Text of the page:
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The Swiss biotech company’s priority development drug increases local blood flow in the wound area and addresses impaired blood flow, a central problem in non-healing wounds. The compound under development has a unique mode of action and unprecedented efficacy to enable wound healing. The SME is looking for pharmaceutical corporations for licensing or financial agreements and universities for a research cooperation agreement to bring additional proof of concept and validation in animal studies.
Diabetes mellitus is one of the major health concerns worldwide affecting 425 million people and its prevalence is expected to increase to 629 million by 2045. It is estimated that 12% of the global health expenditure is spent on diabetes (around $727 billion). One serious complication of diabetes mellitus is the diabetic foot ulcer (DFU). Impaired local blood circulation and the resulting low tissue oxygenation, nutrient supply and waste elimination is a major cause for compromised wound healing in diabetic patients and wounds often become chronic and non-healing. Approximately 15% of all diabetic patients will develop an ulcer in their life time. DFU is the most common reasons for hospitalisation and the most frequent cause of lower extremity amputations (LEAs). In fact, every 20 seconds a lower limb is lost due to diabetes somewhere in the world. In spite of significant improvements with current Standard of Care (SoC) there remains a pressing need for innovative treatments.
The Swiss biotech start-up company is developing therapies for the treatment of severe wounds. Based on preclinical studies on vascular smooth muscle cells, isolated organ studies and animal models, the low molecular weight clinical candidate showed increased efficacy and potency on angiogenesis when compared to reference compounds or vehicles. Therapies based on the drug candidate are expected to provide significant benefit on top of existing treatment options for wound healing and prophylaxis of diabetic foot ulcer. Other applications may include erectile dysfunction, pulmonary hypertension and medical cosmetics.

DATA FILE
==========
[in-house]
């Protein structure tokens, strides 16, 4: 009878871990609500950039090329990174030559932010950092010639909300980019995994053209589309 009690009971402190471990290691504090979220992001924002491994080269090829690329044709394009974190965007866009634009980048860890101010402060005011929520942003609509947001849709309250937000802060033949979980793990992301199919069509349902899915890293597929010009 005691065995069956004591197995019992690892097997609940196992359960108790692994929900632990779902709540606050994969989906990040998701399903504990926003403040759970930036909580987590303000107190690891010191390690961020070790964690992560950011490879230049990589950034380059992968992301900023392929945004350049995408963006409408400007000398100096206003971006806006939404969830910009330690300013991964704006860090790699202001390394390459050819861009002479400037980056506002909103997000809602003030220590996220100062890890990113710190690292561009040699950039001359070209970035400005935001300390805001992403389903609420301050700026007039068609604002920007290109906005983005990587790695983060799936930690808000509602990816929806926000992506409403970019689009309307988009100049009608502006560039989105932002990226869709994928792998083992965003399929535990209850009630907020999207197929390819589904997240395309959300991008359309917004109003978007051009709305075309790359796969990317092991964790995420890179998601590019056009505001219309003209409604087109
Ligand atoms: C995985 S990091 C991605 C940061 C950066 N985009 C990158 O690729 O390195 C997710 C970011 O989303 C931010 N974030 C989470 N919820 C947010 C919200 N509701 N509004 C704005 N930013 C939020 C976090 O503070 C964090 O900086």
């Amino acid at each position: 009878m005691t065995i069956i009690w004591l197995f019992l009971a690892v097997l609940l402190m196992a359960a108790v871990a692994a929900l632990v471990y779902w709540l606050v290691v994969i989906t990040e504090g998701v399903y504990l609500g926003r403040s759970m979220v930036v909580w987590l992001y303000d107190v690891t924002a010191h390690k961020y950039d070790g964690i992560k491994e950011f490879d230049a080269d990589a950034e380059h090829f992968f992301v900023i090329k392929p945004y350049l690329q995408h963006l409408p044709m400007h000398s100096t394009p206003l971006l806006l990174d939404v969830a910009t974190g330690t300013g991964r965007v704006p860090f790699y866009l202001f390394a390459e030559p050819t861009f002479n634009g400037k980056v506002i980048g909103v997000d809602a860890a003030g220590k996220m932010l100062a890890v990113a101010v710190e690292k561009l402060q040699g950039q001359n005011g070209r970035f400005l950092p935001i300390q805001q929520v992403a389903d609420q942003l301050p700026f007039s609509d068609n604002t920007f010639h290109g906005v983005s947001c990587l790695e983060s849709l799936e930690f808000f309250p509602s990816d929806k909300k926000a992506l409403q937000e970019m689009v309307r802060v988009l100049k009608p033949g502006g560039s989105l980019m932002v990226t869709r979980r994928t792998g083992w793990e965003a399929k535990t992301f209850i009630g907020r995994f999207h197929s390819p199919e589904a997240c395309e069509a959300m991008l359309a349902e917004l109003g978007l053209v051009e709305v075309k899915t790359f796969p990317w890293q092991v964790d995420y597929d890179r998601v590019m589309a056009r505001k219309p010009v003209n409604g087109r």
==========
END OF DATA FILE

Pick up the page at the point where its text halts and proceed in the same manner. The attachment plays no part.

The partner sought could be a large Pharma concern interested in:
- A license agreement to commercialize the technology
- A research cooperation agreement to launch clinical trials
- A financial agreement to move to the next clinical phases
The company is as well evaluating additional academic research cooperation to strengthen the scientific understanding of the unique mode of action.
Drugs improving compromised local endothelial dysfunction, microcirculation and angiogenesis are not approved and commercialised for DFU. The current SoC treatments include:
- Skin substitutes
- Growth factors
- Negative-pressure wound therapy (NPWT)
- Herbal medicine
Despite these achievements, there remains a pressing need for innovative and improved `Medicine that Matters` in DFU targeting key disease mechanisms in this ailment. The elevated number of LEA for DFU underscores the urgency to deliver new drugs with a significant therapeutic advantage when added to SoC.
Therapies based on the new drug are expected to provide significant benefit on top of existing treatment options for wound healing and prophylaxis of diabetic foot ulcers by improving microcirculation and fostering angiogenesis at the wound area.
Tested in vitro (vascular smooth cells) and in wound healing animal models.
The specific area of activity of the partner:
Pharmaceutical companies, universities and R&D organisations with expertise in wound healing:
1. R&D in wound healing
2. Good Manufacturing Practise (GMP) production of microparticles
3. Preparation and execution of Clinical Trials
4. Commercialisation of an innovative drug
The tasks to be performed by the partner sought:
1. Development of a slow-release formulation
2. In-vivo studies in wound healing animal model
3. Development of Clinical Trials Phase I and II